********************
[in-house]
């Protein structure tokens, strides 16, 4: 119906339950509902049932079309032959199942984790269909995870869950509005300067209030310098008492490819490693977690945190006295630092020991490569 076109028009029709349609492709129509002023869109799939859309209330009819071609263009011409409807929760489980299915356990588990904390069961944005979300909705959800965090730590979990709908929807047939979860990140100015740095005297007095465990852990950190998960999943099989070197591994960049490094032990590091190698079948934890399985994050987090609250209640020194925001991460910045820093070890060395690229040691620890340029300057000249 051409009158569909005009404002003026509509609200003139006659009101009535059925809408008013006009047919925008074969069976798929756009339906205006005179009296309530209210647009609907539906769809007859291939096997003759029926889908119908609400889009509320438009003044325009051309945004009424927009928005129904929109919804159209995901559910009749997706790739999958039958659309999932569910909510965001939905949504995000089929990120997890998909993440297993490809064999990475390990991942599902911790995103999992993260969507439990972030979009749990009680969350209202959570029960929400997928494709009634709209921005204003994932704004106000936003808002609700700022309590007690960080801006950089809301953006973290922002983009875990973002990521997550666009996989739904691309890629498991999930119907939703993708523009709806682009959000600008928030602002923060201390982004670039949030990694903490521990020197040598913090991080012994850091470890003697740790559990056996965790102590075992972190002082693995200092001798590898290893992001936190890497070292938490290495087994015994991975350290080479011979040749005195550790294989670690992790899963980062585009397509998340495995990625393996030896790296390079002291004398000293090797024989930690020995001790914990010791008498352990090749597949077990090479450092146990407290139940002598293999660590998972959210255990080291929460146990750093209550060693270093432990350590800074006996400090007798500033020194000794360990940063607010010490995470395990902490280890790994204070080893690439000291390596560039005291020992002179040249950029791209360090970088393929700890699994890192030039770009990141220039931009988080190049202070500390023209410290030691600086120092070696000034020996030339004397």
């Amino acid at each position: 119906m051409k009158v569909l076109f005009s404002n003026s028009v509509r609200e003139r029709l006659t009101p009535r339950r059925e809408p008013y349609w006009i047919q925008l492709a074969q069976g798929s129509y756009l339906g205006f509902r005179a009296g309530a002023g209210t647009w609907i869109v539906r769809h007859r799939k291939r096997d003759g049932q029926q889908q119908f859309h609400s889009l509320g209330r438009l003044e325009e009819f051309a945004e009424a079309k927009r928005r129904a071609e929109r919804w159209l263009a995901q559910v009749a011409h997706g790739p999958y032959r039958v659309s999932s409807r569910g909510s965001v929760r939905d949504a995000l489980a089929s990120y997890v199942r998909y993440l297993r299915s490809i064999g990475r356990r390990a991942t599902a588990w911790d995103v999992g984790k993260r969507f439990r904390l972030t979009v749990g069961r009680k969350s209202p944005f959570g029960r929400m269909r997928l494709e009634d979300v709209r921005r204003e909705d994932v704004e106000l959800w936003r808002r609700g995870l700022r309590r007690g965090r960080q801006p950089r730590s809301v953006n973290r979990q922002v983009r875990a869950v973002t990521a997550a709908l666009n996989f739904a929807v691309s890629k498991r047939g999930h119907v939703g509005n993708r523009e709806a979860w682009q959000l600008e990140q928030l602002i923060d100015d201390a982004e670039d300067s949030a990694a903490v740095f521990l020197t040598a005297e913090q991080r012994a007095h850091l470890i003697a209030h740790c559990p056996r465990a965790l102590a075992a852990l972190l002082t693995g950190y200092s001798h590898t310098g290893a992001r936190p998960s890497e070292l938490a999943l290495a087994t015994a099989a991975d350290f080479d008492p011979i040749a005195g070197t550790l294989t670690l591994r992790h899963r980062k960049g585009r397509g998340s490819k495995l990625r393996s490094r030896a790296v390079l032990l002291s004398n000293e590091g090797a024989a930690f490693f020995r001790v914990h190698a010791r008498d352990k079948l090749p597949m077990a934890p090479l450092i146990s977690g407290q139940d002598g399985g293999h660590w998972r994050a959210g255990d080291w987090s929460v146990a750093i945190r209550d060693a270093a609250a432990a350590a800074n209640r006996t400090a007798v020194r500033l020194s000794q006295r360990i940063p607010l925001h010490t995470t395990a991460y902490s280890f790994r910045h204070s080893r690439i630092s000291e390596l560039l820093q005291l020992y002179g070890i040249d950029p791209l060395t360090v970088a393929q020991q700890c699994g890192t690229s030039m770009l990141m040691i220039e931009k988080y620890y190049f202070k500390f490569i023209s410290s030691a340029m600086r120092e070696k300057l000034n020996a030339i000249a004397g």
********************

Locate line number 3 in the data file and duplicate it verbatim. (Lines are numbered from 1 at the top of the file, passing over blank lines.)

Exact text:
């Amino acid at each position: 119906m051409k009158v569909l076109f005009s404002n003026s028009v509509r609200e003139r029709l006659t009101p009535r339950r059925e809408p008013y349609w006009i047919q925008l492709a074969q069976g798929s129509y756009l339906g205006f509902r005179a009296g309530a002023g209210t647009w609907i869109v539906r769809h007859r799939k291939r096997d003759g049932q029926q889908q119908f859309h609400s889009l509320g209330r438009l003044e325009e009819f051309a945004e009424a079309k927009r928005r129904a071609e929109r919804w159209l263009a995901q559910v009749a011409h997706g790739p999958y032959r039958v659309s999932s409807r569910g909510s965001v929760r939905d949504a995000l489980a089929s990120y997890v199942r998909y993440l297993r299915s490809i064999g990475r356990r390990a991942t599902a588990w911790d995103v999992g984790k993260r969507f439990r904390l972030t979009v749990g069961r009680k969350s209202p944005f959570g029960r929400m269909r997928l494709e009634d979300v709209r921005r204003e909705d994932v704004e106000l959800w936003r808002r609700g995870l700022r309590r007690g965090r960080q801006p950089r730590s809301v953006n973290r979990q922002v983009r875990a869950v973002t990521a997550a709908l666009n996989f739904a929807v691309s890629k498991r047939g999930h119907v939703g509005n993708r523009e709806a979860w682009q959000l600008e990140q928030l602002i923060d100015d201390a982004e670039d300067s949030a990694a903490v740095f521990l020197t040598a005297e913090q991080r012994a007095h850091l470890i003697a209030h740790c559990p056996r465990a965790l102590a075992a852990l972190l002082t693995g950190y200092s001798h590898t310098g290893a992001r936190p998960s890497e070292l938490a999943l290495a087994t015994a099989a991975d350290f080479d008492p011979i040749a005195g070197t550790l294989t670690l591994r992790h899963r980062k960049g585009r397509g998340s490819k495995l990625r393996s490094r030896a790296v390079l032990l002291s004398n000293e590091g090797a024989a930690f490693f020995r001790v914990h190698a010791r008498d352990k079948l090749p597949m077990a934890p090479l450092i146990s977690g407290q139940d002598g399985g293999h660590w998972r994050a959210g255990d080291w987090s929460v146990a750093i945190r209550d060693a270093a609250a432990a350590a800074n209640r006996t400090a007798v020194r500033l020194s000794q006295r360990i940063p607010l925001h010490t995470t395990a991460y902490s280890f790994r910045h204070s080893r690439i630092s000291e390596l560039l820093q005291l020992y002179g070890i040249d950029p791209l060395t360090v970088a393929q020991q700890c699994g890192t690229s030039m770009l990141m040691i220039e931009k988080y620890y190049f202070k500390f490569i023209s410290s030691a340029m600086r120092e070696k300057l000034n020996a030339i000249a004397g």